What also amazed me was that as high as I was, as mentally fucked up as I was, my mind was still less screwed up than that of this strange girl. I tried everything to make her leave me alone. (Without being impolite, because she was otherwise a nice girl. I didn’t want to be mean to her.) I even told her all about my situation at the time, my addiction, and details I haven’t written here that would be enough to scare off almost anybody. Almost anybody, but not her. All I got from her was respect and admiration. (And loads of clingy conversation. Sometimes I think that I’m a magnet for weirdos.) She seemed to think that because I was trying to get help, I was OK, and going back to the land of my ancestors with her and all the other Jews would fix all my problems. Even admitting to her that I’d had several hits before walking there, and that I was high at that moment in time, did not deter her.

At the very least, they (the internet cafe staff) could have watched me a little more closely. After all, they knew I was an addict because I told her, and addicts do crazy things… I was struggling financially, which happens when you spend all your money on crystal meth, and had found a way of cheating their system to get internet access for free. (Suspend the process of their kiosk software that monitors the time, then resume it just before leaving. So pay for a couple of minutes access when you have been there for a couple of hours.) Actually I found how to game the system by accident one day (and couldn’t resist taking advantage after that) when there was a problem with their software. It was a Windows XP system, where the kiosk internet cafe software ran full-screen and prevented visual access to the desktop, while the underlying system remained permanently connected to the internet, with an admin user logged in. (The software didn’t capture the Ctrl+Shift+Escape key combination which allowed opening a task manager and killing the kiosk process, which I did the first time. Thereafter I used Process Explorer to suspend the time logging process and would resume the process just 5 minutes before finishing.) But I digress… In the end I had to avoid going there when she was working – luckily they worked in shifts so it was a simple matter of only going there when she wasn’t on shift.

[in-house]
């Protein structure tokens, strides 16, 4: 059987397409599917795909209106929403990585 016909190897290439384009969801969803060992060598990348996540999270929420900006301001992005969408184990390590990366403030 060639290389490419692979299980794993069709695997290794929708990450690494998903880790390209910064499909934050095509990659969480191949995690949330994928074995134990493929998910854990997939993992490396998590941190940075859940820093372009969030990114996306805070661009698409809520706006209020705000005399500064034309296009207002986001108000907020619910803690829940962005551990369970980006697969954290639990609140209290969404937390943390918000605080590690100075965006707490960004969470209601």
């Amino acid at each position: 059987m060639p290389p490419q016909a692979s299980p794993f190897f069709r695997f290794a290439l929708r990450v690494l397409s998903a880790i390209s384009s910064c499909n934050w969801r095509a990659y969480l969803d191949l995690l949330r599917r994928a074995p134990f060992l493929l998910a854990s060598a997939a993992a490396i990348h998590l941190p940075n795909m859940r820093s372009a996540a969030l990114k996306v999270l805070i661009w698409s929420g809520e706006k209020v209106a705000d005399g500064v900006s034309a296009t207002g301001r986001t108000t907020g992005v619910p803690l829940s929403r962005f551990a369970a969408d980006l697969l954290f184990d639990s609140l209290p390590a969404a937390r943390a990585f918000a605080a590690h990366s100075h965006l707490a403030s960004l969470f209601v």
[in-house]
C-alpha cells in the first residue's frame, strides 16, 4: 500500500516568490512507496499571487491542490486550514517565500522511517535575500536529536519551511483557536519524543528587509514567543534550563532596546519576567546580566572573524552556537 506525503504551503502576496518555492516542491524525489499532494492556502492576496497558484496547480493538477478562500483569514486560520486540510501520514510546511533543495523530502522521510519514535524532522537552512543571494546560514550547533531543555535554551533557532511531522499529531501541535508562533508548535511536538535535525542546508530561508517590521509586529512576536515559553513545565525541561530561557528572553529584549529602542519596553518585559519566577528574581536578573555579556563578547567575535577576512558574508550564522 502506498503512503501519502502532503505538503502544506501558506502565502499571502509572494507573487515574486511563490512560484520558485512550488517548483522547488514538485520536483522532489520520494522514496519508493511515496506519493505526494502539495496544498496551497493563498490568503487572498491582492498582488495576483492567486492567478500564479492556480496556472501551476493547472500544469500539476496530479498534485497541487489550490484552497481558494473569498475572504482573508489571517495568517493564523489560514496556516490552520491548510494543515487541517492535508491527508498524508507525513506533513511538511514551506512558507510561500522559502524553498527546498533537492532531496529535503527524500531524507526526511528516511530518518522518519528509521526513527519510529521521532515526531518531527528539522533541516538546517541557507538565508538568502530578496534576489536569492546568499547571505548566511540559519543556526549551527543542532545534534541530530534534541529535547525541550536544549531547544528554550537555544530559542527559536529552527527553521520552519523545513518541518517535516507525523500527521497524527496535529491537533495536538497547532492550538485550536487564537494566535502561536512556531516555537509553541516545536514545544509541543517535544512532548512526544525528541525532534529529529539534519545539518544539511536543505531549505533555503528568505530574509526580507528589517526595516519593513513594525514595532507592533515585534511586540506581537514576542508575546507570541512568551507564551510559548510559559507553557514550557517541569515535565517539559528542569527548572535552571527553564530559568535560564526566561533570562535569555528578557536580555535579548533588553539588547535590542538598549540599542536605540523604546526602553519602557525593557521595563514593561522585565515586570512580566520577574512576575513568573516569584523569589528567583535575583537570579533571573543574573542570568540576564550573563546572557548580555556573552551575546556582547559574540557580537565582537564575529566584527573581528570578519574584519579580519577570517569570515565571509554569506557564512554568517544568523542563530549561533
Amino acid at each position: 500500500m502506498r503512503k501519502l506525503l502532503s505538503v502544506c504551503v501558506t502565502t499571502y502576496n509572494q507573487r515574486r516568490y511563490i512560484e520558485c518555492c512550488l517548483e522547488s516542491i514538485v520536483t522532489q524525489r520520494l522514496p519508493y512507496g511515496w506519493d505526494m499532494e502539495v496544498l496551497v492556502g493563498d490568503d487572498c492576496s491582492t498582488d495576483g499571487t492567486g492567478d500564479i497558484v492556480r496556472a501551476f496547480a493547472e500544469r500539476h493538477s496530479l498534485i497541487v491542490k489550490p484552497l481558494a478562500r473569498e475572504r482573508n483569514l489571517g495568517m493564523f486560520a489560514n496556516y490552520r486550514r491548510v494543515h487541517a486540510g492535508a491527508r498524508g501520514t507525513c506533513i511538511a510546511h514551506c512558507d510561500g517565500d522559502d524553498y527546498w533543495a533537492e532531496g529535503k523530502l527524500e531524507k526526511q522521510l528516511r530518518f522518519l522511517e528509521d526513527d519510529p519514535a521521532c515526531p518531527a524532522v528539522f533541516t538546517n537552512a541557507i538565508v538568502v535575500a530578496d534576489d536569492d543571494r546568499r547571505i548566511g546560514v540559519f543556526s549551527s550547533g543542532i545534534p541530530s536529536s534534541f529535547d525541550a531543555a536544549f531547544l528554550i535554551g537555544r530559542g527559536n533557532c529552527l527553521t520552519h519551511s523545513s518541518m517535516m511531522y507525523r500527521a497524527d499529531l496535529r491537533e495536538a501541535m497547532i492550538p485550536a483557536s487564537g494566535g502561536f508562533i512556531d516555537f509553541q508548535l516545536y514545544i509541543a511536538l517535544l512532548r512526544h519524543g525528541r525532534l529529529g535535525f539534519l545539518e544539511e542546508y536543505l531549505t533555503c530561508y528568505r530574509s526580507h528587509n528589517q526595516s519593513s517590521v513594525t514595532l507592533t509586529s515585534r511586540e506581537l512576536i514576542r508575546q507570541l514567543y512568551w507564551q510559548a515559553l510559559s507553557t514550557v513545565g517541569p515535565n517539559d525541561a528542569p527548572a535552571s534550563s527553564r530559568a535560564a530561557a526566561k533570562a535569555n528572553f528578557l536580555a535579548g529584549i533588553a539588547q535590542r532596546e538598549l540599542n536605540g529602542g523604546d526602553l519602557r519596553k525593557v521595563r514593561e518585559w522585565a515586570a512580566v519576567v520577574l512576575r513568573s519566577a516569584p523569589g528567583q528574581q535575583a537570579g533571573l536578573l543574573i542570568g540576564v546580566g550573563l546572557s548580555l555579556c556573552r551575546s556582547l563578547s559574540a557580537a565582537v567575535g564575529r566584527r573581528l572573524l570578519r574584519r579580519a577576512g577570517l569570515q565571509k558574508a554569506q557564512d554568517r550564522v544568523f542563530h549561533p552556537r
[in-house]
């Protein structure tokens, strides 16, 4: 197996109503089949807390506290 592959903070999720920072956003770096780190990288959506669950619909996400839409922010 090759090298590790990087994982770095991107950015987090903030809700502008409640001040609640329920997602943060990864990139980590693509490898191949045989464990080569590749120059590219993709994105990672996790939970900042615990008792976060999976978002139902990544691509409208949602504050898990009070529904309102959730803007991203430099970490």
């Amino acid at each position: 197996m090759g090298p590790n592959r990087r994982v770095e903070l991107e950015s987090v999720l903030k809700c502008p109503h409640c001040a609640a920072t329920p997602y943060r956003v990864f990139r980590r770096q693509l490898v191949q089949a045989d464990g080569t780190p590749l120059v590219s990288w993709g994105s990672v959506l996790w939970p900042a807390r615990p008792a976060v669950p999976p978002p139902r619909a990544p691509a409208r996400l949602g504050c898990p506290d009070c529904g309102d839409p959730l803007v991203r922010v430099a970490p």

I don’t know what was wrong with that girl. I know that she wasn’t using drugs. (Trust me, one addict can spot another from a long way away.) Maybe it was some kind of mental illness – I’ll never know; but she seemed quite normal apart from her strange and obsessive belief. And I don’t know why she included me in her delusional fantasy, but ever since then, I have been fascinated with people who believe in the unbelievable. This was the spark that kindled the fire of interest for me, interest in why people who are otherwise rational choose to believe in nonsense, and that fire has spread as fires do. So thank you, strange and curious girl whose name I have long since forgotten, for inspiring this fascinating interest. I hope that one day you find what you are looking for in your promised land…